Even if that were true (and I do deplore the singling out of one transgender student in a talk in Wisconsin), that’s not sufficient reason to cancel a talk. Note, too, the “we believe in free speech BUT” trope: the “but” is a sign you’re dealing with Regressive Leftists. And if they believe in free speech for views that may be “personally” disturbing, why do they decry “personal harassment”? If that harassment is defamatory or slanderous, it’s illegal, as it is if it calls for immediate violence. But if personally harassing individuals is a crime, then many comedians would be out of business now (Don Rickles comes to mind). In fact, Milo rarely calls out individual students, and when he does so they are usually “public figures,” as one could argue the Wisconsin student was. Beware, O beware the claim that speech should be band because it involves “personal harassment of individuals.”

As reported by the student newspaper The Daily Californian, Berkeley Chancellor Nicholas Dirks wrote a long letter to the campus community addressing Milo’s appearance. The letter is on the paper’s site, but you can access it more easily here. The good part is that Dirks defends Milo’s right to talk as free speech, e.g.:

Since the announcement of Mr. Yiannopoulos’s visit, we have received many requests that we ban him from campus and cancel the event. Although we have responded to these requests directly, we would like to explain to the entire campus community why the event will be held as planned. First, from a legal perspective, the U.S. Constitution prohibits UC Berkeley, as a public institution, from banning expression based on its content or viewpoints, even when those viewpoints are hateful or discriminatory. Longstanding campus policy permits registered student organizations to invite speakers to campus and to make free use of meeting space in the Student Union for that purpose. As mentioned, the BCR is the host of this event, and therefore it is only they who have the authority to disinvite Mr. Yiannopoulos. Consistent with the dictates of the First Amendment as uniformly and decisively interpreted by the courts, the university cannot censor or prohibit events, or charge differential fees. Some have asked us whether attacks on individuals are also protected. In fact, critical statements and even the demeaning ridicule of individuals are largely protected by the Constitution; in this case, Yiannopoulos’s past words and deeds do not justify prior restraint on his freedom of expression or the cancellation of the event.

Berkeley is the home of the Free Speech Movement, and the commitment to free expression is embedded in our Principles of Community as the commitment “to ensur(e) freedom of expression and dialogue that elicits the full spectrum of views held by our varied communities.” As a campus administration, we have honored this principle by defending the right of community members who abide by our campus rules to express a wide range of often-conflicting points of view. We have gone so far as to defend in court the constitutional rights of students of all political persuasions to engage in unpopular expression on campus. Moreover, we are defending the right to free expression at an historic moment for our nation, when this right is once again of paramount importance. In this context, we cannot afford to undermine those rights, and feel a need to make a spirited defense of the principle of tolerance, even when it means we tolerate that which may appear to us as intolerant.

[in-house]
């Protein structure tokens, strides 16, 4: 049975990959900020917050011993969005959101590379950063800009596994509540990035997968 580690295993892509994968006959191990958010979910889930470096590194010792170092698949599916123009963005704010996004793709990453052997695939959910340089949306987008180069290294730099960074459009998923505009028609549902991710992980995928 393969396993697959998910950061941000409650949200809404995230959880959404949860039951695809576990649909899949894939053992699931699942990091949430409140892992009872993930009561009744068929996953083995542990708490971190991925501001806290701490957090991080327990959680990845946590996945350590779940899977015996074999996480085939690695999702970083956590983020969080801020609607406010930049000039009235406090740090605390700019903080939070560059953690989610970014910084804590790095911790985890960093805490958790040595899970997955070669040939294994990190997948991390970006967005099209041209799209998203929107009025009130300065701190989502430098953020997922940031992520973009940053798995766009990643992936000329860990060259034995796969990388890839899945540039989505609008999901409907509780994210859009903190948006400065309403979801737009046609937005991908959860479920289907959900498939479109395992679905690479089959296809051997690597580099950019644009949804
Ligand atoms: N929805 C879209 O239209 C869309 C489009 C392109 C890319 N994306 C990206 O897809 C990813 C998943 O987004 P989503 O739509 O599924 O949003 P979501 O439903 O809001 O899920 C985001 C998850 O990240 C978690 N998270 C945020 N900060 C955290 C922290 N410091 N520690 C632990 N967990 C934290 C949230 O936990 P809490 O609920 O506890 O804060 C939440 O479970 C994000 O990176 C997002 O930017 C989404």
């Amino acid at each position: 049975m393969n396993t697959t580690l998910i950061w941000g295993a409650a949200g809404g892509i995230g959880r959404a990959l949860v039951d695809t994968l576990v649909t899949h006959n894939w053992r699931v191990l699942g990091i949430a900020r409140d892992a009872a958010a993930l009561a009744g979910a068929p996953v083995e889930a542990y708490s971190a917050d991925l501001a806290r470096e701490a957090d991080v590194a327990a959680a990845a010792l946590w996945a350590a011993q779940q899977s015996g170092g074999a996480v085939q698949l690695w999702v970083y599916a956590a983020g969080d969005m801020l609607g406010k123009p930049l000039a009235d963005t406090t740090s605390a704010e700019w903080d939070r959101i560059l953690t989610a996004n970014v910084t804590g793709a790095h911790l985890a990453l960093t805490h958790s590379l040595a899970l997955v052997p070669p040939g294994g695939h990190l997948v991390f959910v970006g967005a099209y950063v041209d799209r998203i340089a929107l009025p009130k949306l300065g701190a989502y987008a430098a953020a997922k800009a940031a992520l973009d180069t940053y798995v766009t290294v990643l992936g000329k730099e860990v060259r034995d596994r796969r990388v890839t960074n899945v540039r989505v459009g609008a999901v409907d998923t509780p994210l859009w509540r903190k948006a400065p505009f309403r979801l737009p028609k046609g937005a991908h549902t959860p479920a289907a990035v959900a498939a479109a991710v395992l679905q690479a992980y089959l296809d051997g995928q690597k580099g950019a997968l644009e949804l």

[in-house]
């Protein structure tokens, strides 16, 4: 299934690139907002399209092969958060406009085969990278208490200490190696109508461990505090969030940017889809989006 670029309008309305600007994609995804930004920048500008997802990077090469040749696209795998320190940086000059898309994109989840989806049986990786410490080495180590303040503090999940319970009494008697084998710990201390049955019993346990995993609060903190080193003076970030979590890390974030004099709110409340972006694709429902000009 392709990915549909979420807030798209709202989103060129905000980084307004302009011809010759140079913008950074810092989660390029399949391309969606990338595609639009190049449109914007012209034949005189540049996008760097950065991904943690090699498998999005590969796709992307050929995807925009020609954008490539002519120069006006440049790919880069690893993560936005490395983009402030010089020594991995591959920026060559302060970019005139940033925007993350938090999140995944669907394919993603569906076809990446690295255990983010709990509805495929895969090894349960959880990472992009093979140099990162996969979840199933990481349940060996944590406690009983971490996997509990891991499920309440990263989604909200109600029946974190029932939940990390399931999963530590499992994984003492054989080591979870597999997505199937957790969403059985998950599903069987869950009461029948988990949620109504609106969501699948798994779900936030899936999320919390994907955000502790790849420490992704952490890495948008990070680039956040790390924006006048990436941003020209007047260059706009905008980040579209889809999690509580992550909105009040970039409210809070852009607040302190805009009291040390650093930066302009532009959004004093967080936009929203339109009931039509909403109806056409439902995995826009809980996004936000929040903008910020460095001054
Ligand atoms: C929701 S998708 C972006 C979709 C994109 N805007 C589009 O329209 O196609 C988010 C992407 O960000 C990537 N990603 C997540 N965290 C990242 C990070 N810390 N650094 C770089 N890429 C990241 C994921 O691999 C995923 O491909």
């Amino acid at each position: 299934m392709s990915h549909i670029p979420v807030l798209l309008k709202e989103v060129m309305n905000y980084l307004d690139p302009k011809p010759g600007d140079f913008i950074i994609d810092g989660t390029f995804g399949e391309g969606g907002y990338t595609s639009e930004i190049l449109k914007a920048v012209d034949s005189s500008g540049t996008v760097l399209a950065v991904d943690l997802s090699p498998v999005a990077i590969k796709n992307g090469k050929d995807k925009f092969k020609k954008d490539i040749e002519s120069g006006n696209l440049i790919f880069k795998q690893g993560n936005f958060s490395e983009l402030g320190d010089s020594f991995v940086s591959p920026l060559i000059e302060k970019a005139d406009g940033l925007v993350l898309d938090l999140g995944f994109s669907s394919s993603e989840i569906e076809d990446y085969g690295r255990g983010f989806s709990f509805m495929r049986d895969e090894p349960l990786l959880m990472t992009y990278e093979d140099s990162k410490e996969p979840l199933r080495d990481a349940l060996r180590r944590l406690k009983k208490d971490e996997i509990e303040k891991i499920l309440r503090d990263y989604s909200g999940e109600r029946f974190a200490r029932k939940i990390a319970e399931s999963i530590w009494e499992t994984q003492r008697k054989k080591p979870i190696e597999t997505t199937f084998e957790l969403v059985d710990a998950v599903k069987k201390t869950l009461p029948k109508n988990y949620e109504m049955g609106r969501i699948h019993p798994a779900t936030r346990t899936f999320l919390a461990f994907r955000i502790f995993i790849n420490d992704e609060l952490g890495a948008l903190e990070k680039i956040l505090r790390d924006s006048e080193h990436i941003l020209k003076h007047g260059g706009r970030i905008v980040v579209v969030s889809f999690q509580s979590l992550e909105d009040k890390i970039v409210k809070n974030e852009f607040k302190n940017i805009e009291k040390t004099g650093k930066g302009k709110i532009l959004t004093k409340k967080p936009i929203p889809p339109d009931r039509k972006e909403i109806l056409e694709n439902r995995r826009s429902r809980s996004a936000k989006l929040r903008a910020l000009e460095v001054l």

But what I find problematic about Dirks’s letter is the bit where the University not only distances itself from Yiannopoulos’s views, which I guess is okay, but details some University actions that look for all the world like an attempt to “persuade” the College Republicans not to host Milo—or to disinvite him. To me, that smacks of attempted censorship.  Read the excerpt from Dirks’s letter below and tell me what you think; the material after the first paragraph almost sounds like attempted prior restraint:

Like all sponsors of similar events, BCR will be required to reimburse the university for the cost of basic event security. Law enforcement professionals in the UCPD have also explained to the BCR that, consistent with legal requirements, security charges were calculated based on neutral, objective criteria having nothing to do with the speaker’s perspectives, prior conduct on other campuses and/or expected protests by those who stand in opposition to his beliefs, rhetoric and behavior.

In addition, however, we have also clearly communicated to the BCR that we regard Yiannopoulos’s act as at odds with the values of this campus. We have emphasized to them that with their autonomy and independence comes a moral responsibility for the consequences of their words, actions, events and invitations – and those of their guest. We have made sure they are aware of how Yiannopoulos has conducted himself at prior events at other universities, and we have explained that his rhetoric is likely to be deeply upsetting and perceived as threatening by some of their fellow students and members of our campus community. Our student groups enjoy the right to invite whomever they wish to speak on campus, but we urge them to consider whether exercising that right in a manner that might unleash harmful attacks on fellow students and other members of the community is consistent with their own and with our community’s values.